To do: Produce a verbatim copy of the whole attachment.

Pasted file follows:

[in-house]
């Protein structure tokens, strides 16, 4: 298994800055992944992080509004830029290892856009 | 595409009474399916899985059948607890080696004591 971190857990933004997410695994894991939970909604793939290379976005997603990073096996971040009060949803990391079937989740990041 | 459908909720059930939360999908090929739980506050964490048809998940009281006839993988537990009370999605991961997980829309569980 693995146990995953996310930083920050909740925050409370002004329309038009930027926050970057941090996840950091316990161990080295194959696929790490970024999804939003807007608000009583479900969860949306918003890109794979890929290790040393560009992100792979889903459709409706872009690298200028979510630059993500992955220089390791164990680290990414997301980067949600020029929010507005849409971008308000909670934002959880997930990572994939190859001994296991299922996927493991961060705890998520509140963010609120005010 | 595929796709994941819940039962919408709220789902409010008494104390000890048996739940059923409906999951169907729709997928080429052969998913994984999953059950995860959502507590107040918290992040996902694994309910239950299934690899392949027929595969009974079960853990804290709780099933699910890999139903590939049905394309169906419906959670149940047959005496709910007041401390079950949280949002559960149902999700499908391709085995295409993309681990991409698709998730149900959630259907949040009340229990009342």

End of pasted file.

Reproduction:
[in-house]
């Protein structure tokens, strides 16, 4: 298994800055992944992080509004830029290892856009 | 595409009474399916899985059948607890080696004591 971190857990933004997410695994894991939970909604793939290379976005997603990073096996971040009060949803990391079937989740990041 | 459908909720059930939360999908090929739980506050964490048809998940009281006839993988537990009370999605991961997980829309569980 693995146990995953996310930083920050909740925050409370002004329309038009930027926050970057941090996840950091316990161990080295194959696929790490970024999804939003807007608000009583479900969860949306918003890109794979890929290790040393560009992100792979889903459709409706872009690298200028979510630059993500992955220089390791164990680290990414997301980067949600020029929010507005849409971008308000909670934002959880997930990572994939190859001994296991299922996927493991961060705890998520509140963010609120005010 | 595929796709994941819940039962919408709220789902409010008494104390000890048996739940059923409906999951169907729709997928080429052969998913994984999953059950995860959502507590107040918290992040996902694994309910239950299934690899392949027929595969009974079960853990804290709780099933699910890999139903590939049905394309169906419906959670149940047959005496709910007041401390079950949280949002559960149902999700499908391709085995295409993309681990991409698709998730149900959630259907949040009340229990009342």